Leading rating agencies and accounting firms, along with few leading business news agencies, have continuous dealings with each other
At a time when the financial sector is being blamed for much of the global economic crisis, former Governor of Reserve Bank of India Y. V. Reddy has said that some financial conglomerates are more powerful than even the central banks.
At the same time, Dr. Reddy also flagged the issue of leading rating agencies and accounting firms enjoying an oligopolistic power over the markets, and said that some large international banks enjoyed significant influence over political economy in several countries.
“They (international banks) have often been found to deal in financial flows of suspect legality in one country, though not always in both countries involved. International banks have the opportunity and incentive to conduct operations involving tax avoidance. Because of these operations, international banks enjoy significant influence over the political economy in several countries,” Dr. Reddy said, while delivering the Per Jacobsson Foundation Lecture 2012 on Sunday in Basel, Switzerland.
“In the prevailing environment of global financial markets, some large global financial conglomerates are larger, and, perhaps, more powerful than some of the central banks,” said the former chief of the RBI.
On the policy front, Dr. Reddy said “available evidence shows that financial contributions to political activity from the financial sector in many affected countries (from economic crisis) increased significantly in recent years. Moreover, large global financial conglomerates seem to be in a position to influence not only political governance but also corporate governance, to suit their own interests.” While Dr. Reddy did not name any country in his speech, his remarks mostly appeared to be targeted at Western countries.
However, the role of rating agencies and accounting firms had been criticised on various platforms in India as well.
Speaking on the issue of ‘society, economic policies and the financial sector’, Dr. Reddy said the “concentration of global financial power in a few entities with close mutual connections has considerable potential to undermine competitive forces.”
Without naming any entities, Dr. Reddy said: “Leading rating agencies and accounting firms, along with few leading business news agencies, have continuous dealings with each other, which tend to reinforce the exercise of their oligopolistic power over markets.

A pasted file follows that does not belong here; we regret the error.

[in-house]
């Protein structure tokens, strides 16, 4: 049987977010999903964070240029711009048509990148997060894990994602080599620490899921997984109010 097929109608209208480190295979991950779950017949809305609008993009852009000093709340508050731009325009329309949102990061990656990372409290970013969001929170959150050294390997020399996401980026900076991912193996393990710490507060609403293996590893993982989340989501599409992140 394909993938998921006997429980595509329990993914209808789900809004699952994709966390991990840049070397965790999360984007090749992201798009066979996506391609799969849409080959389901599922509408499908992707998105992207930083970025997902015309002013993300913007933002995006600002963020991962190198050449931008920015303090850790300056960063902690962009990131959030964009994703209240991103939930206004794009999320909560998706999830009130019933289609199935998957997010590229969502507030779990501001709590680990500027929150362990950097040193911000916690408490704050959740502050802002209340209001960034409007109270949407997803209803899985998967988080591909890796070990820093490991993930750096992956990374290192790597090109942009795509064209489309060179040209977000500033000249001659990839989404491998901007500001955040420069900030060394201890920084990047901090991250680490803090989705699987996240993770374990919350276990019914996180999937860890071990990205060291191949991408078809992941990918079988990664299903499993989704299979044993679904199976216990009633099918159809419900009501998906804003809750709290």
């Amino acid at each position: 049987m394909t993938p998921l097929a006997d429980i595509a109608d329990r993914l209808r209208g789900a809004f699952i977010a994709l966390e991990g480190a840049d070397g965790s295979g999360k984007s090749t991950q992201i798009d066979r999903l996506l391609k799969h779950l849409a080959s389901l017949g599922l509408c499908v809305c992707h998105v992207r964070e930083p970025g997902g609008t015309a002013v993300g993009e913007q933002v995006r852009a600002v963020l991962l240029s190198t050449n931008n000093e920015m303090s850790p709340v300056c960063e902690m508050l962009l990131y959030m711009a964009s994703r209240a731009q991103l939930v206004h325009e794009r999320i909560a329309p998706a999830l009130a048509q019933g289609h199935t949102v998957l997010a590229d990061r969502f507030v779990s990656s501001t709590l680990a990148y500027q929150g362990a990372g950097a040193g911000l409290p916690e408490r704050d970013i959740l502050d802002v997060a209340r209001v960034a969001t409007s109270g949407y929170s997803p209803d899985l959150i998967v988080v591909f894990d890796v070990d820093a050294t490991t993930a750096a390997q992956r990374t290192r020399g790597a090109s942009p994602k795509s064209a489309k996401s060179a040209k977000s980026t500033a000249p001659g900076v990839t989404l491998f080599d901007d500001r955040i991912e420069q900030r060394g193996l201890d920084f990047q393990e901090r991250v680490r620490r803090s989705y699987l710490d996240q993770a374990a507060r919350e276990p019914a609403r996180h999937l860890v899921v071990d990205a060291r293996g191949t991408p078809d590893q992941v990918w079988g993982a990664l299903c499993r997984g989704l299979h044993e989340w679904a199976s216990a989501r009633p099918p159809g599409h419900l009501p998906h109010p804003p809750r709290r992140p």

Further, operations of international banks/conglomerates specialising in cross-border flows, combining traditional banking and risky investment banking operations, have close business and operational links with rating agencies, accounting firms and the like,” he noted.
Known for his straight-forward commentary on the state of affairs of economy, Dr. Reddy said central bankers had “not merely a stake but also have a legitimate role to play,” amid the current global economic scenario.
“There appears to be an erosion of trust in the financial sector as a whole, and banking, in particular, in advanced economies,” he further said. Listing out the possible reasons for erosion of trust, Dr. Reddy said these included the perception about financial sector players having enjoyed disproportionate benefits, and some major global players in financial markets having discrediting themselves by resorting to questionable practices.
There were concerns over penalties being imposed by regulators without giving details about malfeasance and the losses suffered by the public, while questions had been asked about fat remuneration packages as well for senior management personnel, he said.
Dr. Reddy also listed out issues such as the finance industry offering “prospects of highly paid jobs for those employed in the regulatory agencies and Treasuries or Ministries of Finance,” in many countries.
Also, the regulators, as part of the public consultation process, often depended on the entities regulated by them for consultation, which was a feature common in most industries. “But the dominant market shares of the few giants in the finance industry, combined with the characteristic externalities of finance, make a difference to the process and outcomes.